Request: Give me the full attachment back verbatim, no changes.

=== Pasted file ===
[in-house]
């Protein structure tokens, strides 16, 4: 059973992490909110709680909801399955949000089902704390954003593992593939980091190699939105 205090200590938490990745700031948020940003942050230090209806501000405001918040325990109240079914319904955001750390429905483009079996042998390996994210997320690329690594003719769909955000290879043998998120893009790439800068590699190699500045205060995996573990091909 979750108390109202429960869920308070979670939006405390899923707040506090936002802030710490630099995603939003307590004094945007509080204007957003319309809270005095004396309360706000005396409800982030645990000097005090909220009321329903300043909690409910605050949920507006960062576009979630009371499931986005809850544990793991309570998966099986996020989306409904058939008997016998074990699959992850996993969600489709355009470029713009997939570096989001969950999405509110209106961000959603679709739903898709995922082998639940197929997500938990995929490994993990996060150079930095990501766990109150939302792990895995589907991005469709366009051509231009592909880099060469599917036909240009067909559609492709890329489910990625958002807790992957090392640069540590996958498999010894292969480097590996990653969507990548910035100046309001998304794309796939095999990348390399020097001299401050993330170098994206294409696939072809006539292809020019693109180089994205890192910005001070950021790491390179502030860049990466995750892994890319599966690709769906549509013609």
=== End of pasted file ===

[in-house]
């Protein structure tokens, strides 16, 4: 059973992490909110709680909801399955949000089902704390954003593992593939980091190699939105 205090200590938490990745700031948020940003942050230090209806501000405001918040325990109240079914319904955001750390429905483009079996042998390996994210997320690329690594003719769909955000290879043998998120893009790439800068590699190699500045205060995996573990091909 979750108390109202429960869920308070979670939006405390899923707040506090936002802030710490630099995603939003307590004094945007509080204007957003319309809270005095004396309360706000005396409800982030645990000097005090909220009321329903300043909690409910605050949920507006960062576009979630009371499931986005809850544990793991309570998966099986996020989306409904058939008997016998074990699959992850996993969600489709355009470029713009997939570096989001969950999405509110209106961000959603679709739903898709995922082998639940197929997500938990995929490994993990996060150079930095990501766990109150939302792990895995589907991005469709366009051509231009592909880099060469599917036909240009067909559609492709890329489910990625958002807790992957090392640069540590996958498999010894292969480097590996990653969507990548910035100046309001998304794309796939095999990348390399020097001299401050993330170098994206294409696939072809006539292809020019693109180089994205890192910005001070950021790491390179502030860049990466995750892994890319599966690709769906549509013609």